Improving Sleep

A large proportion of college students are sleep deprived, regularly getting less rest than they need each night. When students routinely have problems with sleep, learning and memory suffer. Motor skills can be impaired. It can even leave you more susceptible to illnesses.

Does Your Body Need More Rest?

If a significant number of the statements below are true for you, you may want to consult your class dean, a counselor at the Dartmouth College Health Service, or the Academic Skills Center about improving your sleep habits.

  1. It takes you at least an hour to fall asleep every night of the week.
  2. You can’t get out of bed when the alarm sounds.
  3. You worry about getting enough sleep most nights of the week.
  4. When you wake up in the night, you can’t get back to sleep.
  5. You use sleeping pills or alcohol to help you sleep.
  6. You feel exhausted from lack of sleep.
  7. You sleep in or take daytime naps to make up for lack of sleep.
  8. You get drowsy during the day, or need caffeine to stay alert.

Causes of Sleep Problems

 

  • Poor Sleep Habits. An irregular bedtime, frequent naps, late-night activities, or weekend sleeping-in can scramble your body’s normal sleep/wake schedules. Insufficient and poor quality sleep often becomes a mosaic of cause and effect cemented by habit.
  • Emotional Stress. Emotional stress accounts for more than 50% of chronic sleep problems. Early morning wake-up is typical of depression, while feelings of anxiety strike at bedtime. Major stress can start insomnia or cause excessive fatigue. And sleep difficulties that begin with a single incident may linger long after the stress is resolved.
  • Physical Illness. Physical disorders are also important to consider as sources of sleep difficulties. Illness and accompanying symptoms such as pain, nausea, and shortness of breath often disturb sleep patterns.
  • Diet and Exercise Habits. Alcohol or caffeine near bedtime can have negative effects on one’s sleeping patterns. A large meal or strenuous exercise close to bedtime can temporarily boost the body’s metabolism, chasing away sleep. 

Tips to Improve Sleep

  • Know and get the sleep you need. Some students need only five hours, others need eight hours. Sleep without an alarm to determine your body’s natural sleep rhythm.
    • Sleep as much as needed to feel refreshed and healthy during the following day, but not more. Curtailing time in bed a bit seems to solidify sleep: excessively long times in bed seem related to fragmented and shallow sleep.
  • Keep a regular sleep schedule. Wake up at the same time every morning. On Saturday and Sunday mornings, get up at that time as well, even if you go back to bed after ten minutes or so. Experiment with naps. Most students sleep better if they avoid naps, but some sleep better after a nap.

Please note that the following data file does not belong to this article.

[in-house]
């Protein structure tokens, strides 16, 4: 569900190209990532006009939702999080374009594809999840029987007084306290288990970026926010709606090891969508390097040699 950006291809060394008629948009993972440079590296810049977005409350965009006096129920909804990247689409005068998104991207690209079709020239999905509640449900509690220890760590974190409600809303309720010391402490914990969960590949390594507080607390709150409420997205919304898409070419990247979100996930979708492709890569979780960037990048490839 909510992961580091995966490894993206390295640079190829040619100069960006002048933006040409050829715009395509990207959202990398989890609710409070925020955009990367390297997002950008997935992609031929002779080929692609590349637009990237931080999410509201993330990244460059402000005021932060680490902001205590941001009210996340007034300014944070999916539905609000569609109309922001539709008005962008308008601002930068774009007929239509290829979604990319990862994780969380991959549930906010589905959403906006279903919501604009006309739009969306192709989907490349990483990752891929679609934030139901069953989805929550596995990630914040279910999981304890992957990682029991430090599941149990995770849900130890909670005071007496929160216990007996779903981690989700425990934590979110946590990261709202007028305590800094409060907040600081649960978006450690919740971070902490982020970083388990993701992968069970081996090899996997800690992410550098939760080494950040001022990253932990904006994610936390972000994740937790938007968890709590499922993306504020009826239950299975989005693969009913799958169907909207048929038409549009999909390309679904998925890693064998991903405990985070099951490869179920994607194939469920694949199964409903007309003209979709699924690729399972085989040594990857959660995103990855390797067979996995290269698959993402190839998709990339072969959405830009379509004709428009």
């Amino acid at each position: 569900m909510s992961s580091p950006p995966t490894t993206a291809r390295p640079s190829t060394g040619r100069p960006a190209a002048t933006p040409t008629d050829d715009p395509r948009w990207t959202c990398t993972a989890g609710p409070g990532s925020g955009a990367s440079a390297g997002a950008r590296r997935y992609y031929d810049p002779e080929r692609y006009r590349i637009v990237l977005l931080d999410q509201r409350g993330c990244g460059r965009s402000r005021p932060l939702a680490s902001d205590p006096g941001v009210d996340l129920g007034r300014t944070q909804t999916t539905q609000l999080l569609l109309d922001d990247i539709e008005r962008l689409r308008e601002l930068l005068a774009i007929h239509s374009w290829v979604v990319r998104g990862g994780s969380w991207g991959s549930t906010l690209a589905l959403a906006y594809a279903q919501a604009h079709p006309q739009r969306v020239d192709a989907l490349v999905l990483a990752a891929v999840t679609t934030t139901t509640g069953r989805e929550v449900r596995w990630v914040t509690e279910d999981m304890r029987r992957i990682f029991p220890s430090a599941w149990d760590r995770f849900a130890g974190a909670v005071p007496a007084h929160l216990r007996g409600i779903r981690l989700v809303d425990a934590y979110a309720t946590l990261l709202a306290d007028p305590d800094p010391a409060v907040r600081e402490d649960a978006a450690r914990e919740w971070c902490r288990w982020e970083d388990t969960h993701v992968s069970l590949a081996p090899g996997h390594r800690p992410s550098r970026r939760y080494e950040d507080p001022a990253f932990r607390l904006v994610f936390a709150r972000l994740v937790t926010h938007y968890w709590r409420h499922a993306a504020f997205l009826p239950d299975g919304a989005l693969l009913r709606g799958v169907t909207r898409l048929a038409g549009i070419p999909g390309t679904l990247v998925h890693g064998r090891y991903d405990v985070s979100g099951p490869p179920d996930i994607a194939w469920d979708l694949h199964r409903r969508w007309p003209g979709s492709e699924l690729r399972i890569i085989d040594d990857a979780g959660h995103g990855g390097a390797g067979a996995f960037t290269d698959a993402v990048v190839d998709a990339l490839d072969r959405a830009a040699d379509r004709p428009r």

• Fine-tune your sleeping environment. Noise, light, excessive heat or cold, drafts, air that’s too humid or too dry, all can prevent sleep. To prevent clock-watching, keep your clock out of sight.
  • Exercise regularly, three times or more per week. Studies confirm that people in good physical condition get to sleep quicker and sleep better. Try to get in at least 30 minutes of moderate physical activity, five to seven hours before bedtime. Even light exercise such as walking can be beneficial.
  • Avoid caffeine and alcohol. For many students, caffeine interferes with their sleep. If it does, cut back or avoid it altogether in the hours before you go to bed. Alcohol, especially in moderate to large quantities, interferes with the sleep of most students.
    • Caffeine in the evening disturbs sleeps, even in persons who do not feel it does.
  • Wake up early to complete homework when necessary, rather than studying into the late hours. Many students are more productive during morning hours than late at night.
  • Savor your last hour before bed. Some students take longer to wind down than others. Read a book for pleasure. Avoid television or your laptop. Drink decaffeinated tea or warm milk.
    • Hunger may disturb sleep. A light bedtime snack (especially warm milk or similar drink) seems to help many individuals sleep.
  • Deal with worries before bedtime. Review and write out concerns; consider possible solutions. Plan your next day’s activities.
    • Rather than trying harder and harder to fall asleep during a poor night, switching on the light and doing something else may help the individual who feels angry, frustrated, or tense about being unable to sleep.

Additional Resources

Sources

  • Current Concepts: The Sleep Disorders. By Peter Hauri, The Upjohn Company, 1977
  • Consumer Reports, March 1997, “The Search for a Good Night’s Sleep”
  • New York Times, October 31, 1996, “For Teen-Agers, Too Much to Do, Too Little Time for Sleep,” p. C2
  • USA Weekend, January 3-5, 1997, “How to Sleep Like a Baby”
  • FOCUS, February 1997, “The Scoop on Sleep”